Princess Margaret and Anthony Armstrong-Jones
The marriage of HRH Princess Margaret to Anthony Armstrong-Jones was celebrated May 6th, 1960. Their engagement announcement and subsequent nuptials had come hot on the heels of a letter from Captain Peter Townsend.
Townsend had been Margaret’s great love. The Palace and the Government did not deem him a suitable husband for a princess, however, so Townsend had been sent abroad to Brussels as a diplomatic attache to keep him at a distance. He wrote to Margaret a few years later to tell her that he was engaged to a Belgian tobacco heiress and that they would soon marry. Upset at the news, Margaret turned to her friend and lover Armstrong-Jones. They announced their own engagement in February 1960.
Princess Margaret’s engagement ring was a ruby, created in the style of a rose in honor of her middle name. The only other royal to become engaged with a ruby was Sarah Ferguson, the now ex-wife of Prince Andrew, Duke of York.
The Princess’s wedding dress was designed by Norman Hartnell, the favored couturier of Margaret’s sister the Queen. The gown was made from silk organza, and the skirt of the gown was comprised of 30 meters of fabric. Crystal embellishments and beading were kept at a minimum in order to better suit Margaret’s petite frame. Hartnell did not want the gown to overwhelm the princess’ classic beauty.
The Poltimore tiara sat regally upon Margaret’s dark hair. Like many of the tiaras in the Royal Family, it was seen in several alternative forms such as a diamond fringe necklace and as brooches.
The wedding of the Queen’s only daughter on November 14, 1973, was held at Westminster Abbey.
Princess Anne became engaged to Captain Mark Phillips soon after meeting at a party for competitive equestrians. Her engagement ring was a triple stone – two diamonds flanking a sapphire.
For the wedding, Anne wore her hair was swept up in her typical bouffant style, topped with the Queen’s fringe tiara. Anne’s medieval-style gown featured large, full sleeves and a high collar that gave the princess a unique and romantic look. Captain Phillips was offered a title upon the occasion of the wedding, but he turned it down. Their children, Peter and Zara, do not hold titles and do not perform royal duties.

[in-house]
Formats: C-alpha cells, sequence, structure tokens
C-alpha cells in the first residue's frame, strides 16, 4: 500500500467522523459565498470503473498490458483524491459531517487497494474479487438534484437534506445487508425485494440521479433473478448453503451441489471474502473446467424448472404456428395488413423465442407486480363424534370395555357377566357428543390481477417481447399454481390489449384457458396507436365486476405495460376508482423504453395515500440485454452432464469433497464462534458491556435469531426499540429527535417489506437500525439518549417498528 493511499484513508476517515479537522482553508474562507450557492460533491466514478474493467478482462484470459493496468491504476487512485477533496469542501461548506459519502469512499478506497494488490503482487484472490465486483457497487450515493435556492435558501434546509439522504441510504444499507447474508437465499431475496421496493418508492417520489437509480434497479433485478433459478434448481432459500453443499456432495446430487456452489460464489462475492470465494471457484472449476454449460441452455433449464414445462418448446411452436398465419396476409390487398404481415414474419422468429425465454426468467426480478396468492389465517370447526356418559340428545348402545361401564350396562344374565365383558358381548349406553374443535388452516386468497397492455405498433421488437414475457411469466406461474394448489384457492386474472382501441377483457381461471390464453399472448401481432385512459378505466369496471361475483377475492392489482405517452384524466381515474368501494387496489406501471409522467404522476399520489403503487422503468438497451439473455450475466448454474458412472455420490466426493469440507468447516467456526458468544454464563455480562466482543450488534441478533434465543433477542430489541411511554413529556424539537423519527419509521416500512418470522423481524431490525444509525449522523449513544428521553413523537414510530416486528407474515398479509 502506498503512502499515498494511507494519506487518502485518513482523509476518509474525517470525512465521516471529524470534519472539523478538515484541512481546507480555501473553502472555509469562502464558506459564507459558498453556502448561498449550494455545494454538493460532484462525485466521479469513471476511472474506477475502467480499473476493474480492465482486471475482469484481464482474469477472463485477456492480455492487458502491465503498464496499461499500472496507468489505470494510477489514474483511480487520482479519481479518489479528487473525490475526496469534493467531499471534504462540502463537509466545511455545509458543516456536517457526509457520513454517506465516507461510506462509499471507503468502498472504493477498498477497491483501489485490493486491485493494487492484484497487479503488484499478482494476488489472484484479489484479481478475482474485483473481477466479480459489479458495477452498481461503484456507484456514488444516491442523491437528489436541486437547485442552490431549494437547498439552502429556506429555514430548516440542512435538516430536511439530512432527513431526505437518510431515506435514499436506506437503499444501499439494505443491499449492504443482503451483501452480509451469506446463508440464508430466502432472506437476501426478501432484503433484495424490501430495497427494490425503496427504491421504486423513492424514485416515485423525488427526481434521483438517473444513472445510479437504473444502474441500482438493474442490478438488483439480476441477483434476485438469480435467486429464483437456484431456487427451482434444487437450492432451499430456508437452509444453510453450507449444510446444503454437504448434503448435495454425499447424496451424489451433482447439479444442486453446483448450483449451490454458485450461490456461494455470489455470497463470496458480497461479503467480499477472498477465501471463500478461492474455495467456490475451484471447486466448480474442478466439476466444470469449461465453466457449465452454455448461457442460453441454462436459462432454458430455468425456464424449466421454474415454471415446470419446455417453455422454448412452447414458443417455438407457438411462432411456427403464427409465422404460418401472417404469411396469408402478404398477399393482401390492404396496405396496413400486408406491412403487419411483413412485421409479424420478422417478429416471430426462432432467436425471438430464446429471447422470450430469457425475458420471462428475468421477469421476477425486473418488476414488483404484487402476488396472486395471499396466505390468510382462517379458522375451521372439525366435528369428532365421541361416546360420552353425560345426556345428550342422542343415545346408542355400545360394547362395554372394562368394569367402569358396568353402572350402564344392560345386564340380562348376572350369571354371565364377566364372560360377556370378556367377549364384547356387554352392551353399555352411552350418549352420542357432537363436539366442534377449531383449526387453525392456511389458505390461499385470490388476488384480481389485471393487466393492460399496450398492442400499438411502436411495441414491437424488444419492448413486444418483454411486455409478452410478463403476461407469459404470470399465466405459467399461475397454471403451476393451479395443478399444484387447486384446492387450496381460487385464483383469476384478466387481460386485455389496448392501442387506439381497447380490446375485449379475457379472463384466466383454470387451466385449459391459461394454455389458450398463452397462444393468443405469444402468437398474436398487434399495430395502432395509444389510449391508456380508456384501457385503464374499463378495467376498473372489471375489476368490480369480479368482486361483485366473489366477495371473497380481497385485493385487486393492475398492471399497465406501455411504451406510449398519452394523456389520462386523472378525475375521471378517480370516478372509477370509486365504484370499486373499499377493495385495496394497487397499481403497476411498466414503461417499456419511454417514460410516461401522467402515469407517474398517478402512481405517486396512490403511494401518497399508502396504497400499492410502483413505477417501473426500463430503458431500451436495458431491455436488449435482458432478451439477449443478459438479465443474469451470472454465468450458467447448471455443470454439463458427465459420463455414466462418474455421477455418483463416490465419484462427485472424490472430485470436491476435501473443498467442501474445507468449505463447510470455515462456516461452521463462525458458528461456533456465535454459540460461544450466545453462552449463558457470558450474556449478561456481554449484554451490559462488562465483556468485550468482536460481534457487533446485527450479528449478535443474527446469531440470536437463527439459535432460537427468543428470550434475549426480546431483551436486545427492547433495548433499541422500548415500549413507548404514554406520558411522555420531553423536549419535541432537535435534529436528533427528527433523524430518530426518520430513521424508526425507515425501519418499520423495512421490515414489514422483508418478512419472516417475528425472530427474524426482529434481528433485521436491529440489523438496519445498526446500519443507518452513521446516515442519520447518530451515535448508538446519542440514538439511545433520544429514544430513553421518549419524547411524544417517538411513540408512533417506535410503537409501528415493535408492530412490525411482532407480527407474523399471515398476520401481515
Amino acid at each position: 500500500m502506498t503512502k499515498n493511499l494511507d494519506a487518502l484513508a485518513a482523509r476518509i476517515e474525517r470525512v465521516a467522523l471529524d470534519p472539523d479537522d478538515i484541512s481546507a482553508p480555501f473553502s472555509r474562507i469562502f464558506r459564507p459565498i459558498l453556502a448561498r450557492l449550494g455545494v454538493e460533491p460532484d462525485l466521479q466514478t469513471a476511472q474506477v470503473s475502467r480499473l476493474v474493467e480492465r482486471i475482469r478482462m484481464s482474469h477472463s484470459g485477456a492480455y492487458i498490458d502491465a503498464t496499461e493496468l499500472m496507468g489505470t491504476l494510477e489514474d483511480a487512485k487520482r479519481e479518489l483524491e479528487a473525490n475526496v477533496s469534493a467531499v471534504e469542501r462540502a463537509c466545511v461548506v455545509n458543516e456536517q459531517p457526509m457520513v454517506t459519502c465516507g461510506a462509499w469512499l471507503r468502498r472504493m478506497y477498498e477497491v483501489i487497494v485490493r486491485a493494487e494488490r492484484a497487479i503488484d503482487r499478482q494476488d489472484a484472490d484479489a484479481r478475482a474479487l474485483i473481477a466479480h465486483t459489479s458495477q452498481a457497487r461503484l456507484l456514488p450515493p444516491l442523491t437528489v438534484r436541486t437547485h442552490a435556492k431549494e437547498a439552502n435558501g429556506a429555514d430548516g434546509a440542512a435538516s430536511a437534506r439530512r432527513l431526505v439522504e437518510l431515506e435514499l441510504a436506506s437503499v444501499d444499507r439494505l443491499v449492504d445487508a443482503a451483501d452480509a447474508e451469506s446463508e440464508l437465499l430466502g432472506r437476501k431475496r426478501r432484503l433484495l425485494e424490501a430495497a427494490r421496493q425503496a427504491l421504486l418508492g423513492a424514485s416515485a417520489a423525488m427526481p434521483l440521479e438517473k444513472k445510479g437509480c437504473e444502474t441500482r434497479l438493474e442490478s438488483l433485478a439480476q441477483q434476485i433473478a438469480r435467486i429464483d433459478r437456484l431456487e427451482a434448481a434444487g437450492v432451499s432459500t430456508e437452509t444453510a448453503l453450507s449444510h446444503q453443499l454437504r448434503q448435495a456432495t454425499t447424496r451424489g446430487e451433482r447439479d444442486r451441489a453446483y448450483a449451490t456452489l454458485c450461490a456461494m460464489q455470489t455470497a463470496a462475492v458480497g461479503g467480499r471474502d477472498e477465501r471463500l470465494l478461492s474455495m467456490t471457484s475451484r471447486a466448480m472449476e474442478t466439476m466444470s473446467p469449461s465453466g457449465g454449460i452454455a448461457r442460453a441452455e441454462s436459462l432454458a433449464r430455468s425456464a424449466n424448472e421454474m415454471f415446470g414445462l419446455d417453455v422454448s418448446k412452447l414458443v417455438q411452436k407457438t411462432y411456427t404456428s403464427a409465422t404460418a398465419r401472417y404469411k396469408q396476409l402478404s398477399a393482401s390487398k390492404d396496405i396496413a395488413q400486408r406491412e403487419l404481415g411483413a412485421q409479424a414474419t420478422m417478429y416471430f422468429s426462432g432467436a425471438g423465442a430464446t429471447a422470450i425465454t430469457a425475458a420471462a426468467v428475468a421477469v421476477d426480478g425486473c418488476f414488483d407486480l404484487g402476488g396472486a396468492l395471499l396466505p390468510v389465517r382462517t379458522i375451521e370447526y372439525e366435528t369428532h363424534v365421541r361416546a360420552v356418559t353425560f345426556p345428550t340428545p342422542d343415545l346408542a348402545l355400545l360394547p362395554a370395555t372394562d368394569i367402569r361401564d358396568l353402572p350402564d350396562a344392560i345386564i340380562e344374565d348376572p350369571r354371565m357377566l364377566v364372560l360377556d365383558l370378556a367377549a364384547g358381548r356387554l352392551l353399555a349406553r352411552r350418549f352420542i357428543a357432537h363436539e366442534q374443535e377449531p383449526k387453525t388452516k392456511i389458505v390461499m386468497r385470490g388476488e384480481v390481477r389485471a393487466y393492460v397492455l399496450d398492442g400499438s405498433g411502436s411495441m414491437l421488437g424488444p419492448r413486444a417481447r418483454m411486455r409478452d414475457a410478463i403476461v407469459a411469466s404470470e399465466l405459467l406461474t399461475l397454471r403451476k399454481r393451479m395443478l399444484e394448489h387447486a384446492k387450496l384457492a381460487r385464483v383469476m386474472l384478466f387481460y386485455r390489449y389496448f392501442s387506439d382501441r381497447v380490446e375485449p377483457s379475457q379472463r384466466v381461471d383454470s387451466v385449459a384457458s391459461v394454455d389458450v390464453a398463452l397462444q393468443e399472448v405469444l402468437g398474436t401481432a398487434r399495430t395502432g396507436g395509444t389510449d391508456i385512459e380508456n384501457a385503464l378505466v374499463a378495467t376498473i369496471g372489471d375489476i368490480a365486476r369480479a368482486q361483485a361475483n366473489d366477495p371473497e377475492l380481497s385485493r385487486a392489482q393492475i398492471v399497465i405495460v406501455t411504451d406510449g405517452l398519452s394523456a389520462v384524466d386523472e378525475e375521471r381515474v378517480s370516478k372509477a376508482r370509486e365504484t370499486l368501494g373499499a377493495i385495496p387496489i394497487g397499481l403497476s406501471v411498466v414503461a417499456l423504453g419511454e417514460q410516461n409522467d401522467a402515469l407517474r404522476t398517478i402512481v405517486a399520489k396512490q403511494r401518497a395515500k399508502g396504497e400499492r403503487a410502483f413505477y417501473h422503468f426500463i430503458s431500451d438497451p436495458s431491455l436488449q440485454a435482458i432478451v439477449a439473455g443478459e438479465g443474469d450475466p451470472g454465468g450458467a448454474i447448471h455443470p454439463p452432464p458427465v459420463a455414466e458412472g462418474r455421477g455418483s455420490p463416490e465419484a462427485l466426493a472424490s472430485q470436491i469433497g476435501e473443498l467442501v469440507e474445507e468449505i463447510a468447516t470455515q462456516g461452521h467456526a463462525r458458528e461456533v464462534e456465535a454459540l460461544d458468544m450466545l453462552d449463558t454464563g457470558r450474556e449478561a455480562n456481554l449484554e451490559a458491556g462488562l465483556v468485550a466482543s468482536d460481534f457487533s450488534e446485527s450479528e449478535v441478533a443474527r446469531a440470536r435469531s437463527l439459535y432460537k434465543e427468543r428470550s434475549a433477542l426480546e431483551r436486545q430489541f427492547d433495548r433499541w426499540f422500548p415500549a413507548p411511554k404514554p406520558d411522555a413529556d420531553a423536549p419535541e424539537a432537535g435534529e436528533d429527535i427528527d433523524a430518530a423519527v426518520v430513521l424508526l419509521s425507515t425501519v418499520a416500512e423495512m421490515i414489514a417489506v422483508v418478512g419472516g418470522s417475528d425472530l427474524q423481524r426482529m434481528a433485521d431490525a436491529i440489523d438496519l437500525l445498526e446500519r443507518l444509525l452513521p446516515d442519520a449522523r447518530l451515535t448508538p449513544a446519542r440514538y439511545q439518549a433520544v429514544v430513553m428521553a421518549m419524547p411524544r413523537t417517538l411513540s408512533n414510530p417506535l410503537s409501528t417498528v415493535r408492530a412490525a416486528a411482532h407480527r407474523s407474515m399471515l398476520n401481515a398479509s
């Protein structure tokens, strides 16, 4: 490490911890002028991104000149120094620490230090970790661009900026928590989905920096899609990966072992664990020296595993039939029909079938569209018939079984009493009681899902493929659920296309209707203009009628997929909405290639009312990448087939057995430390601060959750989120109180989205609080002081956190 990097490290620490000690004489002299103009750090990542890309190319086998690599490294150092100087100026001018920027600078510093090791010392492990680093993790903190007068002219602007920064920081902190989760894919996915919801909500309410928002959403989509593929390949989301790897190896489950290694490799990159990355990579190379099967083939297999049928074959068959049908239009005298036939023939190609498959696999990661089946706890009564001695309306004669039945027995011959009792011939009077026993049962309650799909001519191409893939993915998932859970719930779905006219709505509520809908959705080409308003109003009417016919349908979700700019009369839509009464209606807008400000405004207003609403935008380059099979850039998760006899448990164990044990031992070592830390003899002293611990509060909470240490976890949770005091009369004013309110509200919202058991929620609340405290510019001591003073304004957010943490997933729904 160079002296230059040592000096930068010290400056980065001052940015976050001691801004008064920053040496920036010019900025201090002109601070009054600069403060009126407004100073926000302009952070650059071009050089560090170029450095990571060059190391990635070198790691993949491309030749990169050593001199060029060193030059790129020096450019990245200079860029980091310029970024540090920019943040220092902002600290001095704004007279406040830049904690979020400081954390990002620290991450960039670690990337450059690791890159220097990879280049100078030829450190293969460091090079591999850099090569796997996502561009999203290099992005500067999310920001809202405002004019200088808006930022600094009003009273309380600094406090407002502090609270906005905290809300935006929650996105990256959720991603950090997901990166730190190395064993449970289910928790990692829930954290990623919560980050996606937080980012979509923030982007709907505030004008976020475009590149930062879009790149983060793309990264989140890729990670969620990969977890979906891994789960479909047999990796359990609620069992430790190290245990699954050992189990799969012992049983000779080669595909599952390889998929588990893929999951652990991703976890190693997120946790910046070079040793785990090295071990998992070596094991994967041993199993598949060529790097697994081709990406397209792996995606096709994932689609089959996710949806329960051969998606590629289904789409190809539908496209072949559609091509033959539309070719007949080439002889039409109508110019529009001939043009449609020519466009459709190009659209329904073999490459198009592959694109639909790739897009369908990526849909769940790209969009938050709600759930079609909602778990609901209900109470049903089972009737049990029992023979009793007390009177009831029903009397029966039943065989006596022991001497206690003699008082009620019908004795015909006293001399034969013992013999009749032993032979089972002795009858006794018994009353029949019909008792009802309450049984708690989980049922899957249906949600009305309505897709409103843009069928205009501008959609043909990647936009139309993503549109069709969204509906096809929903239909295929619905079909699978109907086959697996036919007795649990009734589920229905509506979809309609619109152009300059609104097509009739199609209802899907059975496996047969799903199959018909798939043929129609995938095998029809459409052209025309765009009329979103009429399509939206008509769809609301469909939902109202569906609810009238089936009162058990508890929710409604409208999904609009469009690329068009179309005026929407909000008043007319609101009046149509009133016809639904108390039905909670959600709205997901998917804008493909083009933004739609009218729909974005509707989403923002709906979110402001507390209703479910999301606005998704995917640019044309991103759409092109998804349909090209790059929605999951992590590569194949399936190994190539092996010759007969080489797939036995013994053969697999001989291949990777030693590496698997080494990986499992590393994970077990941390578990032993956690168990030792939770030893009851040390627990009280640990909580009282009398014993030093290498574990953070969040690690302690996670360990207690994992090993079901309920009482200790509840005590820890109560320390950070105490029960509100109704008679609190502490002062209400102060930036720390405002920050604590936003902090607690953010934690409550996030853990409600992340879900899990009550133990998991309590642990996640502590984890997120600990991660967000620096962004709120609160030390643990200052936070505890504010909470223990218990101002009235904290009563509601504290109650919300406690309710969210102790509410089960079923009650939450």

Sadly, Anne and Mark divorced in 1992. Anne married Royal Navy Commander Timothy Laurence that same year in a small ceremony in Scotland. Like Mark, Tim was not titled; however he was awarded the Royal Victorian Order by his mother-in-law, the Queen.
Prince Charles and Lady Diana Spencer
The wedding that went down in fairytale history was that of Lady Diana Spencer and Prince Charles, then the Prince of Wales. Their engagement was announced on February 24th, 1981. Surrounded by the press within the Buckingham Palace gardens, Diana showed off her enormous sapphire engagement ring, surrounded by fourteen smaller diamonds. Just a few months later on July 29th, Lady Diana became HRH The Princess of Wales at St. Paul’s Cathedral.
Diana’s gown was ivory silk, created by British husband and wife designers David and Elizabeth Emanuel. It was created to look like the consummate fairytale gown in a pouffy, “meringue” style. Diana wore the Spencer family tiara.
The young girl’s nerves were apparent as she recited her husband’s names in the wrong order. Instead of calling him “Charles Philip Arthur George”, she accidentally said “Philip Charles Arthur George”. Prince Andrew quipped, “She’s just married my father!”
As the new Prince and Princess of Wales departed St. Paul’s Cathedral, Diana’s 25-foot train rippled behind her down the staircase. It was truly the wedding of the century.
Lady Gabriella Windsor and Thomas Kingston
Gabriella, the daughter of Prince Michael of Kent, married financier Thomas Kingston at St George’s Chapel May 18th, 2019. Ella, as she is known, is a freelance writer and is also a singer-songwriter.
Italian designer Luisa Beccaria created the lace wedding gown for the radiant Ella, whose blonde hair was swept back into an elegant chignon a la Kate Middleton. Atop her veil was a fringe tiara – not the Queen’s, but rather a similar fringe from Ella’s grandmother, Princess Marina of Kent. Known as the Kent City of London Fringe tiara, it was worn by Ella’s grandmother, aunt, and mother.
Prince Edward and Sophie Rhys-Jones
Prince Edward married his longtime girlfriend Sophie Rhys-Jones in 1999. Their wedding took place at St. George’s Chapel at Windsor Castle, the ancient Norman fortress built by William the Conqueror.
Sophie chose British designer Samantha Shaw to create a coat dress made of ivory silk organza and silk crepe. It had full-length sleeves and thousands of little crystals and pearls stitched along the neckline.
Sophie’s tiara was a gift from the Queen, and her pearl jewelry was created for her by her new husband, Prince Edward.